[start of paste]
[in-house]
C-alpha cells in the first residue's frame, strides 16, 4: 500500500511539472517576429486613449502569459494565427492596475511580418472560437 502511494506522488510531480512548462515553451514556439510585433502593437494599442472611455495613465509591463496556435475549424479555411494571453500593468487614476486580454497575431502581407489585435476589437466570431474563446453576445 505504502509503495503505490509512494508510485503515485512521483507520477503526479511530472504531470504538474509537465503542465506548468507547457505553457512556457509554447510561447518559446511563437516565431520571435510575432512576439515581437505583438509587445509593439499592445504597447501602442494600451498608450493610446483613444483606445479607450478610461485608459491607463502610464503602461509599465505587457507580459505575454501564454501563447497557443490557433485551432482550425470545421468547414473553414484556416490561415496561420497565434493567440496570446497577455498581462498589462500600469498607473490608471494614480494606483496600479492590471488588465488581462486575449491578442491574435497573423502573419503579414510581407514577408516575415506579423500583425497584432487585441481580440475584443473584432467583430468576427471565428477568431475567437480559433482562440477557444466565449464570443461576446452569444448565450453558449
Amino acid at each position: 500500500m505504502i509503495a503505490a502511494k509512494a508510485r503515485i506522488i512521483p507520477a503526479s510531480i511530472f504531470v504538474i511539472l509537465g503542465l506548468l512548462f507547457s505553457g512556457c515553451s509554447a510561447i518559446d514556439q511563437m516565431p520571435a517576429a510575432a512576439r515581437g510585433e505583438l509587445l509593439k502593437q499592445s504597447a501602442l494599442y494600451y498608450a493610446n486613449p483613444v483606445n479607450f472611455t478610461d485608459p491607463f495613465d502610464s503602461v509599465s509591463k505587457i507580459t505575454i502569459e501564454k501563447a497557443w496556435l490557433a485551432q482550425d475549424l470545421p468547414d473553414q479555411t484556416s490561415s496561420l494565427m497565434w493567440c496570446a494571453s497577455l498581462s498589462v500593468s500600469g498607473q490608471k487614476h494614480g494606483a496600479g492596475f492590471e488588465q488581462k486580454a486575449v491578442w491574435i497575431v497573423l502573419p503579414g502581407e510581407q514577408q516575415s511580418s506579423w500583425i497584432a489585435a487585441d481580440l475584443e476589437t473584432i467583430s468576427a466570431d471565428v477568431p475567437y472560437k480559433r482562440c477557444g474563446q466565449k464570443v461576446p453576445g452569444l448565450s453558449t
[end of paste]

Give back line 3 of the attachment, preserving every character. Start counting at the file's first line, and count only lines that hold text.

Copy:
Amino acid at each position: 500500500m505504502i509503495a503505490a502511494k509512494a508510485r503515485i506522488i512521483p507520477a503526479s510531480i511530472f504531470v504538474i511539472l509537465g503542465l506548468l512548462f507547457s505553457g512556457c515553451s509554447a510561447i518559446d514556439q511563437m516565431p520571435a517576429a510575432a512576439r515581437g510585433e505583438l509587445l509593439k502593437q499592445s504597447a501602442l494599442y494600451y498608450a493610446n486613449p483613444v483606445n479607450f472611455t478610461d485608459p491607463f495613465d502610464s503602461v509599465s509591463k505587457i507580459t505575454i502569459e501564454k501563447a497557443w496556435l490557433a485551432q482550425d475549424l470545421p468547414d473553414q479555411t484556416s490561415s496561420l494565427m497565434w493567440c496570446a494571453s497577455l498581462s498589462v500593468s500600469g498607473q490608471k487614476h494614480g494606483a496600479g492596475f492590471e488588465q488581462k486580454a486575449v491578442w491574435i497575431v497573423l502573419p503579414g502581407e510581407q514577408q516575415s511580418s506579423w500583425i497584432a489585435a487585441d481580440l475584443e476589437t473584432i467583430s468576427a466570431d471565428v477568431p475567437y472560437k480559433r482562440c477557444g474563446q466565449k464570443v461576446p453576445g452569444l448565450s453558449t